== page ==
## Math in the Middle Institute Partnership

#### Title

#### Date of this Version

5-2006

#### Abstract

One of the basic principles studied in mathematics is the observation of relationships between two connected quantities. A function is this connecting relationship, typically expressed in a formula that describes how one element from the domain is related to exactly one element located in the range (Lial & Miller, 1975). An exponential function is a function with the basic form f (x) = ax , where a (a fixed base that is a real, positive number) is greater than zero and not equal to 1. The exponential function is not to be confused with the polynomial functions, such as x2. One way to recognize the difference between the two functions is by the name of the function. Exponential functions are called so because the variable lies within the exponent of the function (Allendoerfer, Oakley, & Kerr, 1977). These functions are often recognized by the fact that their rate of growth is proportional to their value (Bogley & Robson, 1999). This concept of exponential growth has been around much longer than at the dawn of calculus. Evidence of this dates back almost 4,000 years ago on a Mesopotamian clay tablet, which is now on display at the Louvre. The question translated from the stone slab simply asks, “How long will it take for a sum of money to double if invested at 20 percent interest rate compounded annually?”(Aleff, 2005).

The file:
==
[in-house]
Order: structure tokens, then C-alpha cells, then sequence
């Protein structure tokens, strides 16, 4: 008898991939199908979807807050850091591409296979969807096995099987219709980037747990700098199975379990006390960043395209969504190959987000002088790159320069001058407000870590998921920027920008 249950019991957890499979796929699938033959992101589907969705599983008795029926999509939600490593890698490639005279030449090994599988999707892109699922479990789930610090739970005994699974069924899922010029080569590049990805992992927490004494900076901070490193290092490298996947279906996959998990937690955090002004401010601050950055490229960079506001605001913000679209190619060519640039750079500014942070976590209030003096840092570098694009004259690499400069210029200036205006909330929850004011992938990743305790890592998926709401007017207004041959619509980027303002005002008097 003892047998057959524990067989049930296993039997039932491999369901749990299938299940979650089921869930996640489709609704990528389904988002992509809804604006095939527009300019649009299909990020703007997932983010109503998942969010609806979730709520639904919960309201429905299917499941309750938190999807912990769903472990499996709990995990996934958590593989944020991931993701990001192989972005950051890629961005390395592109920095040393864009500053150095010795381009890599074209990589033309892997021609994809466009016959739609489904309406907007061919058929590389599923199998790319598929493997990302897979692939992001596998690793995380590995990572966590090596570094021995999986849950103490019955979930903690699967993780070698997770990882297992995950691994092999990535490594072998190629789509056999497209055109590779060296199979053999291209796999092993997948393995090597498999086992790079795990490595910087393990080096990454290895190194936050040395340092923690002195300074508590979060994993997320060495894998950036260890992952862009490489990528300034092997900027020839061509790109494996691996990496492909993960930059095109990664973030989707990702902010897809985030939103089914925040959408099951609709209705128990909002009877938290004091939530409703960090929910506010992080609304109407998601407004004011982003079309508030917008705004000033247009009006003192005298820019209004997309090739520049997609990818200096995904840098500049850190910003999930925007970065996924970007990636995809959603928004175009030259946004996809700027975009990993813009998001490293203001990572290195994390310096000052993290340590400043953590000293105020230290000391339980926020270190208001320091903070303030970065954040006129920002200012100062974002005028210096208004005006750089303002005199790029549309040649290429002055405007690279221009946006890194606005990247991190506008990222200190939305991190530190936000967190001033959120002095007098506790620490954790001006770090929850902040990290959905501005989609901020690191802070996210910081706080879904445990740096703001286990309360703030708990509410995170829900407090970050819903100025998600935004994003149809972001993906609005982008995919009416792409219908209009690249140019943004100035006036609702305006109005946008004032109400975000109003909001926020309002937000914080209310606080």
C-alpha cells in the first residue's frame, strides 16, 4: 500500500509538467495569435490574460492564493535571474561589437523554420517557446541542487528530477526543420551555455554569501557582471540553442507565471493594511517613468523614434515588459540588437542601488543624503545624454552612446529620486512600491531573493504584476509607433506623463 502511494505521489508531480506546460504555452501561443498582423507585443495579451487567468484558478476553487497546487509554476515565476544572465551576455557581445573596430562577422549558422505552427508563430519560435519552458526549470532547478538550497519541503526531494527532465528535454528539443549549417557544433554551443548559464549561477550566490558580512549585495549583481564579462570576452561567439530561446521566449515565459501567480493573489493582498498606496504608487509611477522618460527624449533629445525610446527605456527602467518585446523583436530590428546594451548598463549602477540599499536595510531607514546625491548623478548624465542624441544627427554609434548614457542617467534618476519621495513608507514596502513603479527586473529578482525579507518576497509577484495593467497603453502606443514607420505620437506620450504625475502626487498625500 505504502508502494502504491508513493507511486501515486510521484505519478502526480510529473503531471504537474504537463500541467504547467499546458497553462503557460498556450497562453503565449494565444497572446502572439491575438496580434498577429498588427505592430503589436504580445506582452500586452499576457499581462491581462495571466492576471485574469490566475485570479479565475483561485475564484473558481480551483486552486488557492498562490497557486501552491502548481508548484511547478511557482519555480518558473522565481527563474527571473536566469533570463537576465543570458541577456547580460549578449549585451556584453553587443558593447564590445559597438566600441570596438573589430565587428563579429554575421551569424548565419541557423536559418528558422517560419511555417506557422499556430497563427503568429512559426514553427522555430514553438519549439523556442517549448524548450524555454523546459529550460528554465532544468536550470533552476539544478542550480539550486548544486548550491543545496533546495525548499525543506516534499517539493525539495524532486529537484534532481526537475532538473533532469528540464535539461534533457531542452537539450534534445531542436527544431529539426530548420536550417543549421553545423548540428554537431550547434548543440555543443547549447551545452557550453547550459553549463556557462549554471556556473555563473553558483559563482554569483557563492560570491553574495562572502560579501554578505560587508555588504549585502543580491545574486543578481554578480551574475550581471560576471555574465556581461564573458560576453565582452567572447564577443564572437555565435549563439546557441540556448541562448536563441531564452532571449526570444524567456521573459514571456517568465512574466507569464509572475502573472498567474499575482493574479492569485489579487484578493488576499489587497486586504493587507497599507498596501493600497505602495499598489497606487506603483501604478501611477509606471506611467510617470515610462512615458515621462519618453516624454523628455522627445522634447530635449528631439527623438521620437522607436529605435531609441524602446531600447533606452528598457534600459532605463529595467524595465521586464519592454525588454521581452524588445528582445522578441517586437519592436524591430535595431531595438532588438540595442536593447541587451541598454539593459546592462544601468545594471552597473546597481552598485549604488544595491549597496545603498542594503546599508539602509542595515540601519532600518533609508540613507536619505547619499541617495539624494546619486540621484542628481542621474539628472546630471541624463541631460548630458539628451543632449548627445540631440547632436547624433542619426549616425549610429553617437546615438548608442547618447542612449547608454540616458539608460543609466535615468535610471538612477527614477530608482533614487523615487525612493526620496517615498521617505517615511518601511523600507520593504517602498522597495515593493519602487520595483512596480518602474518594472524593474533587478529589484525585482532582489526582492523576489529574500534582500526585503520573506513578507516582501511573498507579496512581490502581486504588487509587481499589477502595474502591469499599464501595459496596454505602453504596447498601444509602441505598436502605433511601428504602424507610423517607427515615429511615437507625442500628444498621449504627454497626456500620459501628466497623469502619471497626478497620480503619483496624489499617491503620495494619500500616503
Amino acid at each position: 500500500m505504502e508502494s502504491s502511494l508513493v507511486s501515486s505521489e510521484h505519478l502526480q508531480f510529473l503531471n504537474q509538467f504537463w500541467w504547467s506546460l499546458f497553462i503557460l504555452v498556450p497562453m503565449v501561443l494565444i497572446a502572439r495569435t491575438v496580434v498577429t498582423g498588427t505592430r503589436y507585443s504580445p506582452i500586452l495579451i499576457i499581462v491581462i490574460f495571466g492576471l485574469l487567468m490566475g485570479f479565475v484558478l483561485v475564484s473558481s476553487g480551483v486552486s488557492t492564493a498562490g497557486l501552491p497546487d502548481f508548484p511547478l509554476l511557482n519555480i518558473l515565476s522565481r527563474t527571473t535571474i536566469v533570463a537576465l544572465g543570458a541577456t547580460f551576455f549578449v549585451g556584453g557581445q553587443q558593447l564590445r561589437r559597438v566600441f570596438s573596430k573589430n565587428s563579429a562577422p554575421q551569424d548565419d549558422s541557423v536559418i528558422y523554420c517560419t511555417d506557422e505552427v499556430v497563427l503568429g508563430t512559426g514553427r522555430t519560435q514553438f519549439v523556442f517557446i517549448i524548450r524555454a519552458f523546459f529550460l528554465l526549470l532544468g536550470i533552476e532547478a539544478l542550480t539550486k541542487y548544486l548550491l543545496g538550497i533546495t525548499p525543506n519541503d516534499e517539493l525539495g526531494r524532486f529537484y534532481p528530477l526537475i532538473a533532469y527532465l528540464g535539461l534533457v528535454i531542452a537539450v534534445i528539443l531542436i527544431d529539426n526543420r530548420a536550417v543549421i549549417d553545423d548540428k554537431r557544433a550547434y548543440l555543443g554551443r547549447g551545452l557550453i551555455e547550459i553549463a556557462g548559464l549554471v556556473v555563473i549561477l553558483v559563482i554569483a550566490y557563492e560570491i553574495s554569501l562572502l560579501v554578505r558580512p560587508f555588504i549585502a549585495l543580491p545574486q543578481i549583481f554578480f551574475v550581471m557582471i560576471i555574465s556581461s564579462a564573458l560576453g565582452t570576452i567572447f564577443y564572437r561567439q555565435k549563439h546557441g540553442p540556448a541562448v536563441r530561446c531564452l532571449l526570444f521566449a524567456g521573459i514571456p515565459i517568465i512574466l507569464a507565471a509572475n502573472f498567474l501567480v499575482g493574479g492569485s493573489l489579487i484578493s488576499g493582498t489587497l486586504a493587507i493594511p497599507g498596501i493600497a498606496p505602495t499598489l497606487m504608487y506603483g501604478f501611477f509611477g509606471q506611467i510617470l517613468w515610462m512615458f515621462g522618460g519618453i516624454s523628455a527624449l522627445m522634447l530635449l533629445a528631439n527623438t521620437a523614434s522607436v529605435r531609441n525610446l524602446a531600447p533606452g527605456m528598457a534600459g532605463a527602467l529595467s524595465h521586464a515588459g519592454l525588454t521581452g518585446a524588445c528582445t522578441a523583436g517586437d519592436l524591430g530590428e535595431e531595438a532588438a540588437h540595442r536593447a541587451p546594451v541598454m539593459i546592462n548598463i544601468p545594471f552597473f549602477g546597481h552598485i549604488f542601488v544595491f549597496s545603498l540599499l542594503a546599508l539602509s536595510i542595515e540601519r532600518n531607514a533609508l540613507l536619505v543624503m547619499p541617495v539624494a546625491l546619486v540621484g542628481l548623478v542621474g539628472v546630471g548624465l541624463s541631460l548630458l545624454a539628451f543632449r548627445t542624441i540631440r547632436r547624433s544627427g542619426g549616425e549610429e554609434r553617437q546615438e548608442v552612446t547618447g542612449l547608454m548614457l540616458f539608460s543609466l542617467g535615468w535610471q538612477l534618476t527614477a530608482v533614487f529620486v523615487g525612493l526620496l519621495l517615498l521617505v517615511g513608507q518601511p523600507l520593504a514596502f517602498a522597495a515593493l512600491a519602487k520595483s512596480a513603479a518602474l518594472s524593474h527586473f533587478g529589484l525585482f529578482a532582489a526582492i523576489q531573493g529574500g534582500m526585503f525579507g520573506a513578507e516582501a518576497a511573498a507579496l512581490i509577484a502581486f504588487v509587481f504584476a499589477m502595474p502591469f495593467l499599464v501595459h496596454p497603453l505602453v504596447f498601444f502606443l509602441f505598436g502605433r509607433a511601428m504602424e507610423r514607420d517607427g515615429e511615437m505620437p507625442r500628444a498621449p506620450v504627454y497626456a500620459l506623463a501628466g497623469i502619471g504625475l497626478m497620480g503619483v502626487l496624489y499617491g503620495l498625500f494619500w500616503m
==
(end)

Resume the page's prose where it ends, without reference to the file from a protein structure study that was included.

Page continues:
## Comments

In partial fulfillment of the requirements for the Masters of Arts in Teaching with a Specialization in the Teaching of Middle Level Mathematics in the Department of Mathematics. Jim Lewis, Advisor May 2006